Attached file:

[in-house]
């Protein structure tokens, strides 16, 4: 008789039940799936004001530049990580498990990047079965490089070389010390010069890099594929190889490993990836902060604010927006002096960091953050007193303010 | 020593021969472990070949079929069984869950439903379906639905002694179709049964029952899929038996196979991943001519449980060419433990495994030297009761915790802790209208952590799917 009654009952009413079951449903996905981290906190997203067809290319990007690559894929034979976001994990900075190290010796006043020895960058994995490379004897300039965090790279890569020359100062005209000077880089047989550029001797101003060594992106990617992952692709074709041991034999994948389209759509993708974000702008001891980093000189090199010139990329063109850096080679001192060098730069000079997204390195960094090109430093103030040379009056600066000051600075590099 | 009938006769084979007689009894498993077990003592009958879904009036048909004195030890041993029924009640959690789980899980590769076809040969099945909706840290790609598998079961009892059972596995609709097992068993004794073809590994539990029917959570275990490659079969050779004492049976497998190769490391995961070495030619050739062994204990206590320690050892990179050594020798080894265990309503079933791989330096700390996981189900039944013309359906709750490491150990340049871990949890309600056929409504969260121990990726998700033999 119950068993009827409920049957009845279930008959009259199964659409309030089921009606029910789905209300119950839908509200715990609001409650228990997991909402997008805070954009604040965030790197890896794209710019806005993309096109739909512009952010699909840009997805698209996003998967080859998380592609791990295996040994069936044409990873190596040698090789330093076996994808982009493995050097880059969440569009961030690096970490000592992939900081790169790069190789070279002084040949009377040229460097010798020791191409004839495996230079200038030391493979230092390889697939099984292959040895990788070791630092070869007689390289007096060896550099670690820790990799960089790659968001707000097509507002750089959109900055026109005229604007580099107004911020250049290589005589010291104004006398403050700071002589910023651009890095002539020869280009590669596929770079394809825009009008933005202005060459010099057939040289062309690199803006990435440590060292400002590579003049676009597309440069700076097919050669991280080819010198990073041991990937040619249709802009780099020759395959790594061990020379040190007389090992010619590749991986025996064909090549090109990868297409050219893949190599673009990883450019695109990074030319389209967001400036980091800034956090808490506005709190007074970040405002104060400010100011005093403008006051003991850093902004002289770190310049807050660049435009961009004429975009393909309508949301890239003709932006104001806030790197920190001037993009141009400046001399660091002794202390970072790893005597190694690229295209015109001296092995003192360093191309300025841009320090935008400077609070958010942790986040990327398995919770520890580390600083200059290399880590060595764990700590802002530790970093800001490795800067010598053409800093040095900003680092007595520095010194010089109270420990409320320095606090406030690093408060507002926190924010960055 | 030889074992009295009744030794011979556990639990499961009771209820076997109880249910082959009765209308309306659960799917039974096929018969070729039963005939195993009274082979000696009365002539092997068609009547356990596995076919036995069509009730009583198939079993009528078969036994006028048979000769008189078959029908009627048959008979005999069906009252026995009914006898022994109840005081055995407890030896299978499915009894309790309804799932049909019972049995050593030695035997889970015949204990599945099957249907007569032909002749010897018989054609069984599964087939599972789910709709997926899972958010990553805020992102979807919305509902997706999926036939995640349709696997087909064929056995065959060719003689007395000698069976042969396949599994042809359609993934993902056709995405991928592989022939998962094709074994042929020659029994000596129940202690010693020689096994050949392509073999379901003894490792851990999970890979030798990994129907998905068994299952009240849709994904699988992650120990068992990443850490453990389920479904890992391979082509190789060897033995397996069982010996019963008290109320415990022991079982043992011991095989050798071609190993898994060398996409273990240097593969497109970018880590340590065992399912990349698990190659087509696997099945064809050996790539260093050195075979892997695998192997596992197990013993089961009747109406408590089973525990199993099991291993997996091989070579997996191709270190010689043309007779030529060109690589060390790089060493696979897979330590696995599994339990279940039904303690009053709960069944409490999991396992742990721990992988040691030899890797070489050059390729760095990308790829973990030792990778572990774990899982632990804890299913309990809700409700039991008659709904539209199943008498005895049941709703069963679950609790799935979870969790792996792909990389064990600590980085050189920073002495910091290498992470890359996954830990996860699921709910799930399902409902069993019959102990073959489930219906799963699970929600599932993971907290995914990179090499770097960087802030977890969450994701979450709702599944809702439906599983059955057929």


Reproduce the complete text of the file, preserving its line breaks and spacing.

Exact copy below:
[in-house]
């Protein structure tokens, strides 16, 4: 008789039940799936004001530049990580498990990047079965490089070389010390010069890099594929190889490993990836902060604010927006002096960091953050007193303010 | 020593021969472990070949079929069984869950439903379906639905002694179709049964029952899929038996196979991943001519449980060419433990495994030297009761915790802790209208952590799917 009654009952009413079951449903996905981290906190997203067809290319990007690559894929034979976001994990900075190290010796006043020895960058994995490379004897300039965090790279890569020359100062005209000077880089047989550029001797101003060594992106990617992952692709074709041991034999994948389209759509993708974000702008001891980093000189090199010139990329063109850096080679001192060098730069000079997204390195960094090109430093103030040379009056600066000051600075590099 | 009938006769084979007689009894498993077990003592009958879904009036048909004195030890041993029924009640959690789980899980590769076809040969099945909706840290790609598998079961009892059972596995609709097992068993004794073809590994539990029917959570275990490659079969050779004492049976497998190769490391995961070495030619050739062994204990206590320690050892990179050594020798080894265990309503079933791989330096700390996981189900039944013309359906709750490491150990340049871990949890309600056929409504969260121990990726998700033999 119950068993009827409920049957009845279930008959009259199964659409309030089921009606029910789905209300119950839908509200715990609001409650228990997991909402997008805070954009604040965030790197890896794209710019806005993309096109739909512009952010699909840009997805698209996003998967080859998380592609791990295996040994069936044409990873190596040698090789330093076996994808982009493995050097880059969440569009961030690096970490000592992939900081790169790069190789070279002084040949009377040229460097010798020791191409004839495996230079200038030391493979230092390889697939099984292959040895990788070791630092070869007689390289007096060896550099670690820790990799960089790659968001707000097509507002750089959109900055026109005229604007580099107004911020250049290589005589010291104004006398403050700071002589910023651009890095002539020869280009590669596929770079394809825009009008933005202005060459010099057939040289062309690199803006990435440590060292400002590579003049676009597309440069700076097919050669991280080819010198990073041991990937040619249709802009780099020759395959790594061990020379040190007389090992010619590749991986025996064909090549090109990868297409050219893949190599673009990883450019695109990074030319389209967001400036980091800034956090808490506005709190007074970040405002104060400010100011005093403008006051003991850093902004002289770190310049807050660049435009961009004429975009393909309508949301890239003709932006104001806030790197920190001037993009141009400046001399660091002794202390970072790893005597190694690229295209015109001296092995003192360093191309300025841009320090935008400077609070958010942790986040990327398995919770520890580390600083200059290399880590060595764990700590802002530790970093800001490795800067010598053409800093040095900003680092007595520095010194010089109270420990409320320095606090406030690093408060507002926190924010960055 | 030889074992009295009744030794011979556990639990499961009771209820076997109880249910082959009765209308309306659960799917039974096929018969070729039963005939195993009274082979000696009365002539092997068609009547356990596995076919036995069509009730009583198939079993009528078969036994006028048979000769008189078959029908009627048959008979005999069906009252026995009914006898022994109840005081055995407890030896299978499915009894309790309804799932049909019972049995050593030695035997889970015949204990599945099957249907007569032909002749010897018989054609069984599964087939599972789910709709997926899972958010990553805020992102979807919305509902997706999926036939995640349709696997087909064929056995065959060719003689007395000698069976042969396949599994042809359609993934993902056709995405991928592989022939998962094709074994042929020659029994000596129940202690010693020689096994050949392509073999379901003894490792851990999970890979030798990994129907998905068994299952009240849709994904699988992650120990068992990443850490453990389920479904890992391979082509190789060897033995397996069982010996019963008290109320415990022991079982043992011991095989050798071609190993898994060398996409273990240097593969497109970018880590340590065992399912990349698990190659087509696997099945064809050996790539260093050195075979892997695998192997596992197990013993089961009747109406408590089973525990199993099991291993997996091989070579997996191709270190010689043309007779030529060109690589060390790089060493696979897979330590696995599994339990279940039904303690009053709960069944409490999991396992742990721990992988040691030899890797070489050059390729760095990308790829973990030792990778572990774990899982632990804890299913309990809700409700039991008659709904539209199943008498005895049941709703069963679950609790799935979870969790792996792909990389064990600590980085050189920073002495910091290498992470890359996954830990996860699921709910799930399902409902069993019959102990073959489930219906799963699970929600599932993971907290995914990179090499770097960087802030977890969450994701979450709702599944809702439906599983059955057929």